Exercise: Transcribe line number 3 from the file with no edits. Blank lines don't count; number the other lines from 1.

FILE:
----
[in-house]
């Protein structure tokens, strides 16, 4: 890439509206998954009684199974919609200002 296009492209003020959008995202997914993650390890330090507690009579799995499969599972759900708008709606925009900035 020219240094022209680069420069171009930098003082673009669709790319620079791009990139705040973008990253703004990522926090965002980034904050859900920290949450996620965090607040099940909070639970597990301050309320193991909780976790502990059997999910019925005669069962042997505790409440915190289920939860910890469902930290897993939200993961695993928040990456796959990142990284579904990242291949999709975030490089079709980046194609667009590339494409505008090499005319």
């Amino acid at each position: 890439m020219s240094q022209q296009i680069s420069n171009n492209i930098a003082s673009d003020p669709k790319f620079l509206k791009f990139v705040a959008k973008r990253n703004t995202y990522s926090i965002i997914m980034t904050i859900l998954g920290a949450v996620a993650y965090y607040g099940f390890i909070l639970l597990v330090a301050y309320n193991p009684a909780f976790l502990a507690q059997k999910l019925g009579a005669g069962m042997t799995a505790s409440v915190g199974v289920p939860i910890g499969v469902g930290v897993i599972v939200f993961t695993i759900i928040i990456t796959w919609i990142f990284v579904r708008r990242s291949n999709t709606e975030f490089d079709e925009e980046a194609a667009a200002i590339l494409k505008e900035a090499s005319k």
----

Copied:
């Amino acid at each position: 890439m020219s240094q022209q296009i680069s420069n171009n492209i930098a003082s673009d003020p669709k790319f620079l509206k791009f990139v705040a959008k973008r990253n703004t995202y990522s926090i965002i997914m980034t904050i859900l998954g920290a949450v996620a993650y965090y607040g099940f390890i909070l639970l597990v330090a301050y309320n193991p009684a909780f976790l502990a507690q059997k999910l019925g009579a005669g069962m042997t799995a505790s409440v915190g199974v289920p939860i910890g499969v469902g930290v897993i599972v939200f993961t695993i759900i928040i990456t796959w919609i990142f990284v579904r708008r990242s291949n999709t709606e975030f490089d079709e925009e980046a194609a667009a200002i590339l494409k505008e900035a090499s005319k």